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Math Help - Equivalence Relations and Functions

  1. #1
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    Equivalence Relations and Functions

    Need help on the following problem:
    Let A={1,2,3,4,5,6}. In each case, give an example of a function f:A->A with the indicated properties, or explain why no such function exists.
    a) f is bijective, but not 1A.
    b) f is one-to-one, but not onto

    Now set A=N (natural numbers)
    a) f is bijective, but not 1A.
    b) f is one-to-one, but not onto
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  2. #2
    MHF Contributor Drexel28's Avatar
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    Quote Originally Posted by kturf View Post
    Need help on the following problem:
    Let A={1,2,3,4,5,6}. In each case, give an example of a function f:A->A with the indicated properties, or explain why no such function exists.
    a) f is bijective, but not 1A.
    b) f is one-to-one, but not onto

    Now set A=N (natural numbers)
    a) f is bijective, but not 1A.
    b) f is one-to-one, but not onto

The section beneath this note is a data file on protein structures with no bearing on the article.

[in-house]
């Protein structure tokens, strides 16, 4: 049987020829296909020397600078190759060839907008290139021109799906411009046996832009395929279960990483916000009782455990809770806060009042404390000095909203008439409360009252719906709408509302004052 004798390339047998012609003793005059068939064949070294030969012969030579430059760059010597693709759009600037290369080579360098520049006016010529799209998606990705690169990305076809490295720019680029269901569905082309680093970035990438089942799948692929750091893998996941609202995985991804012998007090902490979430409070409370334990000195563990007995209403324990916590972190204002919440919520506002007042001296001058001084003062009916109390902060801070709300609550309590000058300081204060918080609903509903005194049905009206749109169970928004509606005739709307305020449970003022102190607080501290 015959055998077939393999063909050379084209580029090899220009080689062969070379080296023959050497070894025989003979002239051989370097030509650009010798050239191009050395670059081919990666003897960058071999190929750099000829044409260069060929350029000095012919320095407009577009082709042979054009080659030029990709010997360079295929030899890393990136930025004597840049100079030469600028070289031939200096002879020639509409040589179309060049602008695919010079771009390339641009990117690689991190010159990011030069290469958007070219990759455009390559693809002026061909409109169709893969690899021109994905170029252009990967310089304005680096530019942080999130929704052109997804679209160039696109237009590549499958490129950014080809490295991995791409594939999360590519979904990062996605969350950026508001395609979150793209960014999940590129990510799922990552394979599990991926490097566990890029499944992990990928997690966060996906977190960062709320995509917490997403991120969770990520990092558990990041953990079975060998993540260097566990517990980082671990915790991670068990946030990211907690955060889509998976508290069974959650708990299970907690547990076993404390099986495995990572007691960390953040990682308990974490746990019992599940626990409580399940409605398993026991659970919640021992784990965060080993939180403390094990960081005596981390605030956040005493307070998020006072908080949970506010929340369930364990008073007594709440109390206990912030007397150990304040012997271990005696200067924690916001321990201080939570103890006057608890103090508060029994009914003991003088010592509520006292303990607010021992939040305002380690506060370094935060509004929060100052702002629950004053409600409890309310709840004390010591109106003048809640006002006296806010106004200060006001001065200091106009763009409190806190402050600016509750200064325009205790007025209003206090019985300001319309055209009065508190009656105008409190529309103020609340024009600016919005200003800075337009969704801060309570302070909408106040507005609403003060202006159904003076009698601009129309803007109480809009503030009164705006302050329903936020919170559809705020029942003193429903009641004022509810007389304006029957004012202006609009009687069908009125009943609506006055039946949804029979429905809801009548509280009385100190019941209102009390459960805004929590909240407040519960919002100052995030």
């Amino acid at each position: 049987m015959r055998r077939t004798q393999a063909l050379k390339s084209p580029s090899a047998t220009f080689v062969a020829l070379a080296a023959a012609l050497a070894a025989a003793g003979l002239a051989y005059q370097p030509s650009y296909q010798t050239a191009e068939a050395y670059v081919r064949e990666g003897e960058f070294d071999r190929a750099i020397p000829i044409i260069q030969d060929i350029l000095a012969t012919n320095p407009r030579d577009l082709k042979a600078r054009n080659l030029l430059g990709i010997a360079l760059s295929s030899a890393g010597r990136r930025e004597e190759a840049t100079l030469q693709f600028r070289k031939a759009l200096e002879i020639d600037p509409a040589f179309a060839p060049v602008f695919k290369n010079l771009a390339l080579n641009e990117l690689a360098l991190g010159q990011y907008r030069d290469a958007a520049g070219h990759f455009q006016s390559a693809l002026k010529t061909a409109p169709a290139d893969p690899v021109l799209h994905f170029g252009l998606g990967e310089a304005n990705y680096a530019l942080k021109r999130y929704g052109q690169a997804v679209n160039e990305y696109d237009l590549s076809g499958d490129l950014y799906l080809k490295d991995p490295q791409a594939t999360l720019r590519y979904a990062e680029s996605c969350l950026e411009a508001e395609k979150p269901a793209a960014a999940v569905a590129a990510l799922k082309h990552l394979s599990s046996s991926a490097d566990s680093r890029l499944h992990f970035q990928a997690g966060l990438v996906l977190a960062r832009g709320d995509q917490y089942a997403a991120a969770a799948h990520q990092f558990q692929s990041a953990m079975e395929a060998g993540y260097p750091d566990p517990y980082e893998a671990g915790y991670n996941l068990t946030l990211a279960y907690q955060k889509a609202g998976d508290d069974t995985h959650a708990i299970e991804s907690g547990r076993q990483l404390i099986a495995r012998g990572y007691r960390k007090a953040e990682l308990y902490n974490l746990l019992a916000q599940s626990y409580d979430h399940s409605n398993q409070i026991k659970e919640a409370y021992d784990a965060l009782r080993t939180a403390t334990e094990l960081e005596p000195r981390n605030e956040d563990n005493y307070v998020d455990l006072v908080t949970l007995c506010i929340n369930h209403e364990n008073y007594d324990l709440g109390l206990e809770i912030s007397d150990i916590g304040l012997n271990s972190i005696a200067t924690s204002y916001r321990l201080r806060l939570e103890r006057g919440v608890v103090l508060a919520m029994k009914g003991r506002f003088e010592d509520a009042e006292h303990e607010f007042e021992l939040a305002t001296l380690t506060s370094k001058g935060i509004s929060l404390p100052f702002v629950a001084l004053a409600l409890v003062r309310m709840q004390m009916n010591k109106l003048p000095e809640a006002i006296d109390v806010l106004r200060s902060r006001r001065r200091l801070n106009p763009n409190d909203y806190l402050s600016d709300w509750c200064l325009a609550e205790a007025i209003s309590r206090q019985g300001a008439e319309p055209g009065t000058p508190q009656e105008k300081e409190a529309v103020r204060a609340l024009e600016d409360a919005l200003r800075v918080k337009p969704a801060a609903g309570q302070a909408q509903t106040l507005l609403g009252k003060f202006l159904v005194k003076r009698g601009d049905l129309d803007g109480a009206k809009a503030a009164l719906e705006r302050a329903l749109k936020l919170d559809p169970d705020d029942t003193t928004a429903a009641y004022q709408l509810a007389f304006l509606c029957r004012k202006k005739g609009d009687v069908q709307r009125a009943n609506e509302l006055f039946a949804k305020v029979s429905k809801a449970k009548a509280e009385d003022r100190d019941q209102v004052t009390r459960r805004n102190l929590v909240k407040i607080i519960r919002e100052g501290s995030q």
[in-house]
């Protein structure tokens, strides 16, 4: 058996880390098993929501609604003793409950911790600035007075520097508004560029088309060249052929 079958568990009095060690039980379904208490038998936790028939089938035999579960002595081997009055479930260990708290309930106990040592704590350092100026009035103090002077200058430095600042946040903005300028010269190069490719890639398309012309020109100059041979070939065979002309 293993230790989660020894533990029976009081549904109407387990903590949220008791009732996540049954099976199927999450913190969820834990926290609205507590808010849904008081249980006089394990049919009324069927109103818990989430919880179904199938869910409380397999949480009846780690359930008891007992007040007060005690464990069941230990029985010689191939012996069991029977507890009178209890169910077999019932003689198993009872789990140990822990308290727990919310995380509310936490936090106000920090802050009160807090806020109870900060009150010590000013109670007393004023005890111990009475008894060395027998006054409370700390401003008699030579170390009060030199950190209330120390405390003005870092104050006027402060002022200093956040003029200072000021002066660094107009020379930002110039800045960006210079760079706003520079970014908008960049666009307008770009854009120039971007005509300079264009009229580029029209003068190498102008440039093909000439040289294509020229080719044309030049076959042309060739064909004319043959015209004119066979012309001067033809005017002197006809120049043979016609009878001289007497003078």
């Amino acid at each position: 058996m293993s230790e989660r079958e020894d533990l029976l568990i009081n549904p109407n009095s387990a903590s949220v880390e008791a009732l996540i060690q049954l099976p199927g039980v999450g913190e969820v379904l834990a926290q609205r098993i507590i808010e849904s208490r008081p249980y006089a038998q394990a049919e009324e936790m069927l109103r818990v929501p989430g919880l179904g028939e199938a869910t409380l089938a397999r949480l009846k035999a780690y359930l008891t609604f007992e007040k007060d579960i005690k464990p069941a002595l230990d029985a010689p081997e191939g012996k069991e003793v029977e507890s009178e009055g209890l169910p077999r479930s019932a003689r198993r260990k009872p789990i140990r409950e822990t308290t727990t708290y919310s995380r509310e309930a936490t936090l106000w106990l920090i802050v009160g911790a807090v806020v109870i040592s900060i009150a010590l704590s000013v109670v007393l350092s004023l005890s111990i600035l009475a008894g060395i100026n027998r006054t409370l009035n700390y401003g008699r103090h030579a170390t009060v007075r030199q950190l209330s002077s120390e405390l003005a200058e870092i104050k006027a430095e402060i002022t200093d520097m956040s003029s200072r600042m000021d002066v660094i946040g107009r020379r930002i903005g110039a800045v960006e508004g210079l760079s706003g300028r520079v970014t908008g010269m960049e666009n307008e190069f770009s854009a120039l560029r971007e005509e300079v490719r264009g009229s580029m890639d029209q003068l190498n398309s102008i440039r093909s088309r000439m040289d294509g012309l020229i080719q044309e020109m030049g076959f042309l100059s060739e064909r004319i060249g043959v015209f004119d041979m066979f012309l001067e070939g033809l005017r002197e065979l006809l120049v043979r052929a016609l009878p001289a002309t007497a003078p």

What is 1A?

    For the first one b) it is impossible

    Theorem: If f:A\mapsto A is injective and A is finite then it is surjective.

    Proof: By definition \left|\text{Im }f\right|\le\left|\text{CoDom }f\right| where \text{Im} is the image and \text{CoDom} is the codomain. But for the case of injective functions \left|\text{Im }f\right|=\left|\text{Dom }f\right|, which implies then that \left|\text{Dom }f\right|\le\left|\text{CoDom }f\right|. In our case we have that \left|\text{Dom }f\right|=\left|A\right|. Now suppose that f was not surjective, then \left|A\right|<\left|\text{CoDom }f\right|=\left|A\right| which is a contradiction.


    For the second one b) what about f(n)=n+1?
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  3. #3
    Senior Member Shanks's Avatar
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    The notation should be 1_A, the identity mapping of A.
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  4. #4
    MHF Contributor Drexel28's Avatar
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    Quote Originally Posted by kturf View Post
    Need help on the following problem:
    Let A={1,2,3,4,5,6}. In each case, give an example of a function f:A->A with the indicated properties, or explain why no such function exists.
    a) f is bijective, but not 1A.
    b) f is one-to-one, but not onto

    Now set A=N (natural numbers)
    a) f is bijective, but not 1A.
    b) f is one-to-one, but not onto
    a) Uhh....yeah? You tell me why.

    a) Samesies

    Quote Originally Posted by Shanks View Post
    The notation should be 1_A, the identity mapping of A.
    Good eye! I usually see it as i_A or \iota_A
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